- Member Benefits
- Essential Guides
- Essential Park Guide, Winter 2013-14
- 2013 Essential Fall Guide
- Essential Friends + Gateways Magazine
- Friends Groups And Gateway Communities Support Parks
- Friends of Acadia
- Trust For the National Mall
- Gateways To Retirement
- Blue Ridge Parkway Foundation
- Boone's High Country
- Glacier National Park Conservancy
- Best Kept Secrets
- Grand Canyon Association
- Natchez Trace Compact
- High Tech Tools For Parks
- Pigeon Forge, Gateway to Smokies
- West Yellowstone, Gateway to Geysers
- Secret Sleeps
- Yellowstone Park Foundation
- 2012 Essential Friends
- Ensuring Excellence in the National Parks
- Essential Friends: The Flip Book
- Friends of Acadia
- Friends of Big Bend
- Blue Ridge Parkway Foundation
- Friends of Great Smoky Mountains National Park
- Glacier National Park Fund
- Grand Teton National Park Foundation
- Shenandoah National Park Trust
- Yellowstone Park Foundation
Cape Hatteras National Seashore Rangers Counted 104 Sea Turtle Nests in 2009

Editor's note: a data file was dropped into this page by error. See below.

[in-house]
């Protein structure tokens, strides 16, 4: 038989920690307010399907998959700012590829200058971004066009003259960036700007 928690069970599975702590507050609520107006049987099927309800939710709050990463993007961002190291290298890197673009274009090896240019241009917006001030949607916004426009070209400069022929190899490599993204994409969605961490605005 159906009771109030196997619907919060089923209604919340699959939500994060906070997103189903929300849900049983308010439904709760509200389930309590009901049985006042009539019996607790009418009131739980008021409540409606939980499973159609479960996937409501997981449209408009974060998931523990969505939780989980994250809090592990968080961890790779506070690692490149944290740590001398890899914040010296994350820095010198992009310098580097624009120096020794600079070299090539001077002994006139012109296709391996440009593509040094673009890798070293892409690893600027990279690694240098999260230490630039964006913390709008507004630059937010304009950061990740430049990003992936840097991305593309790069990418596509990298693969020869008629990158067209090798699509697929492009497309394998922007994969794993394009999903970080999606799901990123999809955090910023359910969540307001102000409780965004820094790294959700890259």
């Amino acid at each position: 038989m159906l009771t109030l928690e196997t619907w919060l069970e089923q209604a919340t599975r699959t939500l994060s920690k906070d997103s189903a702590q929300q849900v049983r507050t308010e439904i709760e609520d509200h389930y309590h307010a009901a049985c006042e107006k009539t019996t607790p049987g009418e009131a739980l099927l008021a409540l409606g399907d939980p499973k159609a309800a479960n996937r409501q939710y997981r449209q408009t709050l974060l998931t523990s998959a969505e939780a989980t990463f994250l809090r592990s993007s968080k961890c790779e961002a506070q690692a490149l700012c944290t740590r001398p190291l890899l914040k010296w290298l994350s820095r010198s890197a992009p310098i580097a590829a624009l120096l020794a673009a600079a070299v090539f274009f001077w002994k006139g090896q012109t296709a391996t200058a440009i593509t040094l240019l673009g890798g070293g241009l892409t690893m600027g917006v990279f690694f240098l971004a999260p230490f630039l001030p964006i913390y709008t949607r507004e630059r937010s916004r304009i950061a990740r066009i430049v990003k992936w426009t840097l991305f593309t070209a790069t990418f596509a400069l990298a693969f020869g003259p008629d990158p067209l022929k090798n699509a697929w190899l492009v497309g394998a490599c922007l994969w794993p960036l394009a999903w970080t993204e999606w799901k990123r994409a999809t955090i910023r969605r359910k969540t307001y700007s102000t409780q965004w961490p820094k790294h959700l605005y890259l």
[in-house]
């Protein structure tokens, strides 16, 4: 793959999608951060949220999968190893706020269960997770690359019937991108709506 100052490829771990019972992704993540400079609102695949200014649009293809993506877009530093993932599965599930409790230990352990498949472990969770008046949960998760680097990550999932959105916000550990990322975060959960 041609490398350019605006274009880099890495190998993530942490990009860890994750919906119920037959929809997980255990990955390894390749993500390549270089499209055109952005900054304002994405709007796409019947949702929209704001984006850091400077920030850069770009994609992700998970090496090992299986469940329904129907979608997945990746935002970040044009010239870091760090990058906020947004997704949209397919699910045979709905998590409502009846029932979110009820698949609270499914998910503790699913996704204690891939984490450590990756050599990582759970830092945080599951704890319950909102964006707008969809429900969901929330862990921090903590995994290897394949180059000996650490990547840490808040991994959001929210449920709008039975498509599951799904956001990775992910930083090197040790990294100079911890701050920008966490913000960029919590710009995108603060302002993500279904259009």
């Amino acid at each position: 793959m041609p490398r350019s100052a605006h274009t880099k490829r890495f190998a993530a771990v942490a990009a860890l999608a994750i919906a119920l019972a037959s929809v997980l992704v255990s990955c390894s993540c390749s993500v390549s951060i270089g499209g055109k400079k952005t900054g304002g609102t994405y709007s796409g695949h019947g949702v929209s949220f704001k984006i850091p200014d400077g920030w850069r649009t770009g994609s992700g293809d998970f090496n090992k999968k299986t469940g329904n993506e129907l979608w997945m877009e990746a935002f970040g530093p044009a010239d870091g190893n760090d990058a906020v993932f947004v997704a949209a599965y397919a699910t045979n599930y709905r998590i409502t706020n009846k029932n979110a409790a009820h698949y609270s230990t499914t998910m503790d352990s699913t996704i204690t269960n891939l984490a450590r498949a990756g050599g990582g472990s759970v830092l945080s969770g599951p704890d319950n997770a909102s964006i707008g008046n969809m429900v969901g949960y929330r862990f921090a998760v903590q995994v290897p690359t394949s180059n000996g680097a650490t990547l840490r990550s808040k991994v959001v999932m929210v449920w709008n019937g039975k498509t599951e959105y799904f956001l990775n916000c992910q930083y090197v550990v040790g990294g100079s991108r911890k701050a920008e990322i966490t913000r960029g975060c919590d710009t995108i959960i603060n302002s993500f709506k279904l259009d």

While the number of sea turtle nests observed on Cape Hatteras National Seashore in 2009 slightly declined from 2008, the 104 verified nests were far above the 43 counted just five years ago. Those 2009 nests also produced roughly 5,000 turtle hatchlings, according to the seashore's annual sea turtle report.
The 104 nests counted also represented nearly 17 percent of the 619 sea turtle nests counted throughout North Carolina, park officials said in their annual report (attached below) on sea turtles. That percentage, the highest the seashore has accounted for in the last decade, could fluctuate, though, as the statewide sea turtle tally is preliminary.
The report's details are interesting, both from a biological viewpoint as they track the successes and failures of nesting of sea turtles that come ashore at Cape Hatteras, and in light of recent controversy over off-road vehicle access to the national seashore. Legal action brought in 2007 by conservation groups concerned that ORV access on the seashore was endangering both nesting sea turtles and shorebirds protected by the Endangered Species Act led in 2008 to a consent decree that mandated beach restrictions, and even full closure, during certain times of the nesting seasons.
Against that legal backdrop, the 2009 nesting season's 104 observed nests reflects just a slight drop from the 112 counted in 2008 and marked only the second time during the 2000s that more than 100 nests had been counted. Of those 104 nests, 101 were laid by loggerhead turtles, two were green turtle nests, and just one was laid by a leatherback turtle, according to the park's accounting. Just more than half, 53, of the nests were spotted in the seashore's Hatteras District, 32 were found in the Ocracoke District, and 19 in the Bodie District.